This week’s top 15 legal briefings – 24 May 2014

Just when bankers thought it might be safe to put a tentative toe back into the dinner party circuit, one of the UK’s new financial regulators has to go and publish a consultation paper on pay to remind fellow guests of just how loaded they are. Law firm Nabarro looks at recent Prudential Regulation Authority proposals to extend its remuneration code. Under the beefed-up rules, all PRA-supervised firms would be required to include in employment contracts clawback provisions for the bonus element of pay packages. If adopted, the rule could bite from the beginning of 2015. Meanwhile, bankers still seem to have some friends in Whitehall. Nabarro points out that the British government is fighting a rearguard battle with the EU over a Brussels-proposed bonus cap. Ministers claim the cap was introduced without any assessment of its impact and will undermine other recent moves regarding financial sector pay. Back at that dinner party, bankers are passing the port and hoping for the best. Click here for more information.

The French value their privacy. Former president Francois Mitterrand had a long-standing affair – and almost a second life – with art historian Anne Pingeot that was well known in journalistic circles but not revealed for years. So it is no surprise that the country’s Data Protection Authority (known as the CNIL) is beefing up inspection targets. This year it aims to conduct 550 inspections, a 33 per cent rise on its figure for 2013. Our correspondents at law firm DLA Piper say CNIL’s priorities for 2014 include assessing personal data gathering techniques of internet social networks, online payment processing, including anti-fraud measures and banking data retention, management of personal data breaches by electronic communications service providers and the national database of household credit repayment defaults. Click here for more information.

Pit a trendy, young upstart British company against a massive German discount supermarket and you’ve got the makings of a potentially cracking high court intellectual property tussle. The Saucy Fish Co – which was launched four years ago, is on this year’s list of Britain’s ‘CoolBrands’ and has annual revenue of £35m – is taking on the €53bn chain over an alleged lookalike breach of its branding. Our commentator from Wragge Lawrence Graham & Co says details of the claim are shrouded in mystery, but the very fact that a brand owner is suing a large retailer is relatively novel. The firm points out that an interesting feature of the case is that Aldi did not stock The Saucy Fish Co’s products when the claim was brought. Therefore, the saucy ones ‘may have considered there to be a lower risk from a commercial relationship point of view’. Click here for more information.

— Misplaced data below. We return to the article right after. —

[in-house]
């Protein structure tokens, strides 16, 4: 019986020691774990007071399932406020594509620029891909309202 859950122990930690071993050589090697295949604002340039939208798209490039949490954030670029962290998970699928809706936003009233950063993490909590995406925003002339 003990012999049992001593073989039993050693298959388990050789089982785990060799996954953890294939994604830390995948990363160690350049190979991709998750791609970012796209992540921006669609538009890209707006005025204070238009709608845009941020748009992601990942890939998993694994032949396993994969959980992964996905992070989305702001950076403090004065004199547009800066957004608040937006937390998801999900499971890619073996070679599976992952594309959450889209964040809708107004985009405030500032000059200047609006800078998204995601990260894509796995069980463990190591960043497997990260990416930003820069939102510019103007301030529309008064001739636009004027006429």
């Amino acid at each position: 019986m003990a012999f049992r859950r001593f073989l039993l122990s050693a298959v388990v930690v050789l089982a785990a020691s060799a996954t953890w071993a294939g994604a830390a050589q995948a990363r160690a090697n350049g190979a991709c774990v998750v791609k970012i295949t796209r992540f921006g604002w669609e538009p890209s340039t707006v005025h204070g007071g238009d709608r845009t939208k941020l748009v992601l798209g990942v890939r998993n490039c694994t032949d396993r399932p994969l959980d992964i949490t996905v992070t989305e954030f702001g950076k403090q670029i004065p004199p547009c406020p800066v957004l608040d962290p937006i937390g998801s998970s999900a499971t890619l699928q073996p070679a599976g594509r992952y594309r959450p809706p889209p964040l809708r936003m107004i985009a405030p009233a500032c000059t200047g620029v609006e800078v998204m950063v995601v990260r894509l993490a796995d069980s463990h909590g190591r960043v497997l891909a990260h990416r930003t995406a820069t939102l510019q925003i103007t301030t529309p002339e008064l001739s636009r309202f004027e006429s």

Jonathan Ames
Jonathan Ames

Top five briefings by law firm 
Dentons: Conscious uncouplings — the importance of documenting that client representation has concludedDownload
Addleshaw Goddard: Term allowing repayment of rent for a period post a break date not to be implied into a leaseDownload
Kings Chambers: No liability on parent company for asbestos exposure to employee of subsidiaryDownload
Goodman Derrick: New Health and Work ServiceDownload
Karanovic & Nikolic: Serbia: privatisation law reformed — how can creditors protect their claims on companies in restructuring?Download
More law firms

Top five briefings by practice area 
Banking & finance: Bankers’ bonuses back in the spotlightDownload
Employment: Compulsory retirement ages: employers can draw a line in the sandDownload
Intellectual property: The Saucy Fish Co locks horns with Aldi in lookalike disputeDownload
Litigation/dispute resolution: Does the in-house exemption apply to a non-profit organisation?Download
Real estate: It’s tough to catch a break: 2014 is (so far) the year of the landlordDownload
More practice areas

Top five briefings by region 
Asia-Pacific: Employment update: bullying not so fashionableDownload
Offshore: Fairfield Sentry claims refused by the Privy CouncilDownload
Middle East & Africa: Climate Change Newsletter: issue 4 — South Africa: government delays carbon taxDownload
Europe: France’s Data Protection Authority unveils its inspection targets for 2014Download
US & The Americas: Regulators in California and New York show an increased interest in cyber securityDownloadMore regions